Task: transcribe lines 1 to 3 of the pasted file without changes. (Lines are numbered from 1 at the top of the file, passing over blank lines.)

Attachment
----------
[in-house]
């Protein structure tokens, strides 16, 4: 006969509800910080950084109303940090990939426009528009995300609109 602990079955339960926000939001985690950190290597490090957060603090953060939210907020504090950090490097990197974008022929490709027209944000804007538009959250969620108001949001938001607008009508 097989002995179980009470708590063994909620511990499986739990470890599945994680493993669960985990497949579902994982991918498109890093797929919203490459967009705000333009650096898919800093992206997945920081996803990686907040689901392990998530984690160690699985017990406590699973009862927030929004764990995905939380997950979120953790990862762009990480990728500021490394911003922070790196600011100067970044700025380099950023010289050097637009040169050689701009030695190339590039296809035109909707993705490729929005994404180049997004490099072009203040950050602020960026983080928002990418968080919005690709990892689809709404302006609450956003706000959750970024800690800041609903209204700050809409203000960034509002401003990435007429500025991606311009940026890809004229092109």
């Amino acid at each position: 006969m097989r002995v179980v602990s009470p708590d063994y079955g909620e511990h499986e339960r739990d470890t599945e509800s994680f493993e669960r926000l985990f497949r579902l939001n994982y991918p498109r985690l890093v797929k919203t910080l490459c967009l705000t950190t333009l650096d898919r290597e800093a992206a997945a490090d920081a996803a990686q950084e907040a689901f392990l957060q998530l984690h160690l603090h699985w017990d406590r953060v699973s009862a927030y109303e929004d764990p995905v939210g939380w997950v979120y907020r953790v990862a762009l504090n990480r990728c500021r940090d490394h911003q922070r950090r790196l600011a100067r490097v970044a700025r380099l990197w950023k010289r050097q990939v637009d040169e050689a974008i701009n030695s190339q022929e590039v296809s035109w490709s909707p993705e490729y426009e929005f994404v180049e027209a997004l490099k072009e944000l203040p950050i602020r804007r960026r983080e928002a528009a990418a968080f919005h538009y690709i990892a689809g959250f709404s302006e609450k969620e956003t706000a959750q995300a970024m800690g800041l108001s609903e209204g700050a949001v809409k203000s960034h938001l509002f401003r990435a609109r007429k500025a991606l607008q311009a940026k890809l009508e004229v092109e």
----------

[in-house]
């Protein structure tokens, strides 16, 4: 006969509800910080950084109303940090990939426009528009995300609109 602990079955339960926000939001985690950190290597490090957060603090953060939210907020504090950090490097990197974008022929490709027209944000804007538009959250969620108001949001938001607008009508 097989002995179980009470708590063994909620511990499986739990470890599945994680493993669960985990497949579902994982991918498109890093797929919203490459967009705000333009650096898919800093992206997945920081996803990686907040689901392990998530984690160690699985017990406590699973009862927030929004764990995905939380997950979120953790990862762009990480990728500021490394911003922070790196600011100067970044700025380099950023010289050097637009040169050689701009030695190339590039296809035109909707993705490729929005994404180049997004490099072009203040950050602020960026983080928002990418968080919005690709990892689809709404302006609450956003706000959750970024800690800041609903209204700050809409203000960034509002401003990435007429500025991606311009940026890809004229092109």
């Amino acid at each position: 006969m097989r002995v179980v602990s009470p708590d063994y079955g909620e511990h499986e339960r739990d470890t599945e509800s994680f493993e669960r926000l985990f497949r579902l939001n994982y991918p498109r985690l890093v797929k919203t910080l490459c967009l705000t950190t333009l650096d898919r290597e800093a992206a997945a490090d920081a996803a990686q950084e907040a689901f392990l957060q998530l984690h160690l603090h699985w017990d406590r953060v699973s009862a927030y109303e929004d764990p995905v939210g939380w997950v979120y907020r953790v990862a762009l504090n990480r990728c500021r940090d490394h911003q922070r950090r790196l600011a100067r490097v970044a700025r380099l990197w950023k010289r050097q990939v637009d040169e050689a974008i701009n030695s190339q022929e590039v296809s035109w490709s909707p993705e490729y426009e929005f994404v180049e027209a997004l490099k072009e944000l203040p950050i602020r804007r960026r983080e928002a528009a990418a968080f919005h538009y690709i990892a689809g959250f709404s302006e609450k969620e956003t706000a959750q995300a970024m800690g800041l108001s609903e209204g700050a949001v809409k203000s960034h938001l509002f401003r990435a609109r007429k500025a991606l607008q311009a940026k890809l009508e004229v092109e």